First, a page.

Black Widow killer Catherine Nevin has been refused assess to a secret security file into the Dublin Monaghan bombings as part of her bid to secure a miscarriage of justice verdict.
The 55-year-old appeared before the Court of Criminal Appeal where it was claimed the credibility of three prosecution witnesses who sealed her murder conviction were tainted.
Nevin's lawyers are attempting to get access to secret Irish and British documents over claims they allegedly link one of the men to paramilitaries and the 1974 blasts, and would help her appeal bid.
The court heard UK authorities only waived privilege to documents for the Independent Commission of Inquiry into the Dublin Monaghan bombings, gardai and the Director of Public Prosecutions.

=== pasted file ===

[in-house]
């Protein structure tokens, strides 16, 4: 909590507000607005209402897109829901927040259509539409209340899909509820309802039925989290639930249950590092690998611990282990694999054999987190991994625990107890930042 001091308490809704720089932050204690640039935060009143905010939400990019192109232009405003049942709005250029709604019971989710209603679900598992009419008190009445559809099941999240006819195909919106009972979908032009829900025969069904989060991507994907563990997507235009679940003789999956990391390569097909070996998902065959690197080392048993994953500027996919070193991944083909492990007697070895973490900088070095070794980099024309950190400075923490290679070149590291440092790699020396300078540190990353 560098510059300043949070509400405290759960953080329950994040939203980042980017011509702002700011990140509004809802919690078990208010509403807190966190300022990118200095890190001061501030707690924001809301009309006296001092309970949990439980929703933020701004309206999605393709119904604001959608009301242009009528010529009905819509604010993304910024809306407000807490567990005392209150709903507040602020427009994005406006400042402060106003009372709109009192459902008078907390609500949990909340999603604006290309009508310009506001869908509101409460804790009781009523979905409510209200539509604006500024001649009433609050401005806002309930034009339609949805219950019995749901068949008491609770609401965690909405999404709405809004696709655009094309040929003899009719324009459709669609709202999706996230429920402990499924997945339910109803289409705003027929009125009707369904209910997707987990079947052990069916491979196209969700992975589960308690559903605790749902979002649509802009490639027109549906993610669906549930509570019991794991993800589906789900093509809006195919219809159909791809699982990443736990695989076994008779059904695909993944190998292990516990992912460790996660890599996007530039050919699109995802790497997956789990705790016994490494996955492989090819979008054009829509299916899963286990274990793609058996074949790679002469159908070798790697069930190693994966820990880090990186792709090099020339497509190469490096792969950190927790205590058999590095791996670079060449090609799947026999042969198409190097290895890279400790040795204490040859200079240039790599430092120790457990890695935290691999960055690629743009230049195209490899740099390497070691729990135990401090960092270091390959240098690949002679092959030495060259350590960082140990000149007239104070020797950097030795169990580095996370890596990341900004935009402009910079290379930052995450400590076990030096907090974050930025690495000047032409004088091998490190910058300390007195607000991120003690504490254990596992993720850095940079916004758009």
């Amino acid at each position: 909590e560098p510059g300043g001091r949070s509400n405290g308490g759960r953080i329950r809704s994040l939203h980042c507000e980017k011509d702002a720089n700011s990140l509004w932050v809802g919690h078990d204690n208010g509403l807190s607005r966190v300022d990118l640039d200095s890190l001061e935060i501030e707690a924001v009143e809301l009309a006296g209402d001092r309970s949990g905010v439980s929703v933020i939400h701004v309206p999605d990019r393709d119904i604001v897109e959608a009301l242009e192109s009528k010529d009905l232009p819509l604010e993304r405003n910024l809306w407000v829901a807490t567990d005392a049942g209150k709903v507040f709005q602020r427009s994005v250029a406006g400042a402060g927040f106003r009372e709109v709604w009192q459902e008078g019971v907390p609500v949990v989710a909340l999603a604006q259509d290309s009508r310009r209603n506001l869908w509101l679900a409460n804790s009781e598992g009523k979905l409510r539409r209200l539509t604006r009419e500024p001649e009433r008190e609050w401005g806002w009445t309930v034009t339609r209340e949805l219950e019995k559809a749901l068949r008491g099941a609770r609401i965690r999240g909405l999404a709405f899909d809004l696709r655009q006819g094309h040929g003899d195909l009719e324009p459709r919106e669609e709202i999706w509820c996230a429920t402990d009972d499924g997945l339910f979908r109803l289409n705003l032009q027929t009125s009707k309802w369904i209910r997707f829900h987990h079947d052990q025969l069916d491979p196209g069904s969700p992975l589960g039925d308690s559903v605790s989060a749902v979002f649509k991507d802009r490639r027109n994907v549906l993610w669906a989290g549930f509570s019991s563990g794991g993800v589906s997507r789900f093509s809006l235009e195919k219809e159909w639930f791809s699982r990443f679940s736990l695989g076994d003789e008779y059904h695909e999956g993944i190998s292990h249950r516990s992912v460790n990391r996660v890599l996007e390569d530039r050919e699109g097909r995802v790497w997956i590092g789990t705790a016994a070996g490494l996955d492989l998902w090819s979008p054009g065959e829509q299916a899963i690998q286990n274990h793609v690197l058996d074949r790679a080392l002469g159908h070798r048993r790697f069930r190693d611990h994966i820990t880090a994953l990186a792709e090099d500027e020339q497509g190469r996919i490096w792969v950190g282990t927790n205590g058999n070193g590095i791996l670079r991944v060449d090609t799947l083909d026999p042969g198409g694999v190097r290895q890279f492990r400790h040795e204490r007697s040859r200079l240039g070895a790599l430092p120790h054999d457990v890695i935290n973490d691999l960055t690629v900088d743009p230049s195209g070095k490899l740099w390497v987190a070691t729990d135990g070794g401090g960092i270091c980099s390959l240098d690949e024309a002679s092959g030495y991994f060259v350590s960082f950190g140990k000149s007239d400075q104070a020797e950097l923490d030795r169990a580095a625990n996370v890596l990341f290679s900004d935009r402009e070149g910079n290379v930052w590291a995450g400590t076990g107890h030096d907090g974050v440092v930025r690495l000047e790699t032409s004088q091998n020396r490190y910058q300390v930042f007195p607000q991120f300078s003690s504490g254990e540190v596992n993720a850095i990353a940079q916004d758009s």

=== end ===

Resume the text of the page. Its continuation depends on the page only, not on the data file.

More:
Mr Justice Adrian Hardiman, presiding at the three-judge hearing, read one of the papers and refused Nevin's application on grounds it had "no such significance" to advance her case.
Nevin was convicted of murdering her husband Thomas Nevin at their pub, Jack White's Inn in Brittas Bay, on March 19, 1996.
She was also jailed for seven years on each charge of soliciting three different men - William McClean, Gerry Heapes and John Jones - to kill her husband in 1989 and 1990.
An appeal against conviction was dismissed in 2003.
Hugh Hartnett, Senior Counsel, told the court Mr McClean's character was tainted by alleged connections with paramilitary groups, Mr Heapes's reputation soured by his association to Mr McClean and Mr Jones had been the chair of Sinn Fein in Finglas.
He said any evidence about collusion, lying about paramilitary connections, Sinn Fein or the Provisional IRA would have raised questions for the jury.